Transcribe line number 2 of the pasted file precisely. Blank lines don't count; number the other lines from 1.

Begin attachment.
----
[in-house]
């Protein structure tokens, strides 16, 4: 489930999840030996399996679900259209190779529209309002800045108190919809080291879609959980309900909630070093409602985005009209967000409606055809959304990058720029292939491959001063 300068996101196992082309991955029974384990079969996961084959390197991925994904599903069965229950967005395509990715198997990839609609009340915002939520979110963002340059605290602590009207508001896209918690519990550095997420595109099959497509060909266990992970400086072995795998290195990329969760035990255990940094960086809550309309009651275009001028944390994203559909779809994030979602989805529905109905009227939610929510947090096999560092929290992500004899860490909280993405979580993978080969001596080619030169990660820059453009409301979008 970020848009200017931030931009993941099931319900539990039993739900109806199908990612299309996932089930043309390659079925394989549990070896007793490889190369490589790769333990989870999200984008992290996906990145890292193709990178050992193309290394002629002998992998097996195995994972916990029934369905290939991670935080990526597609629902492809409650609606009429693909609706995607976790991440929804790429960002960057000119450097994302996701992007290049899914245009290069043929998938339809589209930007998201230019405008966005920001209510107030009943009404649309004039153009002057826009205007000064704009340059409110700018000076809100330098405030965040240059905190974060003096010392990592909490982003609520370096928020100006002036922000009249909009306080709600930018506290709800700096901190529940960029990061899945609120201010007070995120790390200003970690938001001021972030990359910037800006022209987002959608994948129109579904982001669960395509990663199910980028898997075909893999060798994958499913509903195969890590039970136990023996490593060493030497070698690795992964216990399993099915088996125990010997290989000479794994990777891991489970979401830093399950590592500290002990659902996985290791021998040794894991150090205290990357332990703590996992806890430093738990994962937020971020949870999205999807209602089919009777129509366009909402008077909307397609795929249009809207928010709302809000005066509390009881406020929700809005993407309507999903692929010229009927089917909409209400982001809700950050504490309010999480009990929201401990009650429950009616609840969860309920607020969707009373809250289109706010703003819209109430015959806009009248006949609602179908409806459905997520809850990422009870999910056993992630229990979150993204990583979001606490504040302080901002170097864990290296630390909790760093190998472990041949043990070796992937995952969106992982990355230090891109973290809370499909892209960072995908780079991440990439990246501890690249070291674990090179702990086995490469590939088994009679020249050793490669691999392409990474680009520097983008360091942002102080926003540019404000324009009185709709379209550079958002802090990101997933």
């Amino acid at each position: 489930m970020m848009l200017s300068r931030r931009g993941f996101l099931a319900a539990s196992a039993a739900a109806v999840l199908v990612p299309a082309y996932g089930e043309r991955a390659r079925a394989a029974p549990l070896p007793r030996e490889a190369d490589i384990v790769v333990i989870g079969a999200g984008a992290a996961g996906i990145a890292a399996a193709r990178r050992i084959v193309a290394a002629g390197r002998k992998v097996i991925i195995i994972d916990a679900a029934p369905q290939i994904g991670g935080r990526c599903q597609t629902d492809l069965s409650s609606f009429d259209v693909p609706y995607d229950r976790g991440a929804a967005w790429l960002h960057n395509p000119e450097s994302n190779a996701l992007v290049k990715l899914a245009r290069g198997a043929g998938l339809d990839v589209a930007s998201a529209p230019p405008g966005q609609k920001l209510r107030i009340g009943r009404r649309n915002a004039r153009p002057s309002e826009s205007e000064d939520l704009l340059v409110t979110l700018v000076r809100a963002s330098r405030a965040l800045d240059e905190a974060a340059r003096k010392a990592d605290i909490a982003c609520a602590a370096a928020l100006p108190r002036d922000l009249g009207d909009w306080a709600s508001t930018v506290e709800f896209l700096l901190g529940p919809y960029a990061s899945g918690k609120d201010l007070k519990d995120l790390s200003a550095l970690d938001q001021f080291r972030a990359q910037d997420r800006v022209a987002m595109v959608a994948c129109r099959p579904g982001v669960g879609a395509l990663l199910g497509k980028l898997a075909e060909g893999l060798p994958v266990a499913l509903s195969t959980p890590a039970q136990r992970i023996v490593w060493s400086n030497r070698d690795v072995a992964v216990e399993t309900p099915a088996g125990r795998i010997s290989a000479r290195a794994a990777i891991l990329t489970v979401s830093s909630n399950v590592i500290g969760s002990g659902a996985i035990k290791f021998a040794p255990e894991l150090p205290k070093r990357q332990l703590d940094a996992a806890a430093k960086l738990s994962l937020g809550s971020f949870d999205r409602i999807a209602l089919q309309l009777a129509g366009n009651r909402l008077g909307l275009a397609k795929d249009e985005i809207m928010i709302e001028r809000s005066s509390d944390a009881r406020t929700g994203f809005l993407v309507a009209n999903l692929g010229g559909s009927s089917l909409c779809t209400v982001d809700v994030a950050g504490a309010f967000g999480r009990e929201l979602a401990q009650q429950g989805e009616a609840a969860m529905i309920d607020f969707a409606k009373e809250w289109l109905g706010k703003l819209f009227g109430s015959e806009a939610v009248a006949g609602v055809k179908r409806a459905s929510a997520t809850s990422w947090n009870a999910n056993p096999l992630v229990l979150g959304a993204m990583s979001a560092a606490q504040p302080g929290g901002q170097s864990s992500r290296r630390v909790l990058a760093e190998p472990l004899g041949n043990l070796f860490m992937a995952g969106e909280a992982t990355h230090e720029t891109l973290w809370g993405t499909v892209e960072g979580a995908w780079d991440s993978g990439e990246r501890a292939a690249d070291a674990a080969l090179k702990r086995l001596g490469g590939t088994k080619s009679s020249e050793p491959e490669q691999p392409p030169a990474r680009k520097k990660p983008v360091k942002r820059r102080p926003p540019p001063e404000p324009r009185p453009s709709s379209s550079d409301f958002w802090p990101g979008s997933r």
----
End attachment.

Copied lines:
């Protein structure tokens, strides 16, 4: 489930999840030996399996679900259209190779529209309002800045108190919809080291879609959980309900909630070093409602985005009209967000409606055809959304990058720029292939491959001063 300068996101196992082309991955029974384990079969996961084959390197991925994904599903069965229950967005395509990715198997990839609609009340915002939520979110963002340059605290602590009207508001896209918690519990550095997420595109099959497509060909266990992970400086072995795998290195990329969760035990255990940094960086809550309309009651275009001028944390994203559909779809994030979602989805529905109905009227939610929510947090096999560092929290992500004899860490909280993405979580993978080969001596080619030169990660820059453009409301979008 970020848009200017931030931009993941099931319900539990039993739900109806199908990612299309996932089930043309390659079925394989549990070896007793490889190369490589790769333990989870999200984008992290996906990145890292193709990178050992193309290394002629002998992998097996195995994972916990029934369905290939991670935080990526597609629902492809409650609606009429693909609706995607976790991440929804790429960002960057000119450097994302996701992007290049899914245009290069043929998938339809589209930007998201230019405008966005920001209510107030009943009404649309004039153009002057826009205007000064704009340059409110700018000076809100330098405030965040240059905190974060003096010392990592909490982003609520370096928020100006002036922000009249909009306080709600930018506290709800700096901190529940960029990061899945609120201010007070995120790390200003970690938001001021972030990359910037800006022209987002959608994948129109579904982001669960395509990663199910980028898997075909893999060798994958499913509903195969890590039970136990023996490593060493030497070698690795992964216990399993099915088996125990010997290989000479794994990777891991489970979401830093399950590592500290002990659902996985290791021998040794894991150090205290990357332990703590996992806890430093738990994962937020971020949870999205999807209602089919009777129509366009909402008077909307397609795929249009809207928010709302809000005066509390009881406020929700809005993407309507999903692929010229009927089917909409209400982001809700950050504490309010999480009990929201401990009650429950009616609840969860309920607020969707009373809250289109706010703003819209109430015959806009009248006949609602179908409806459905997520809850990422009870999910056993992630229990979150993204990583979001606490504040302080901002170097864990290296630390909790760093190998472990041949043990070796992937995952969106992982990355230090891109973290809370499909892209960072995908780079991440990439990246501890690249070291674990090179702990086995490469590939088994009679020249050793490669691999392409990474680009520097983008360091942002102080926003540019404000324009009185709709379209550079958002802090990101997933």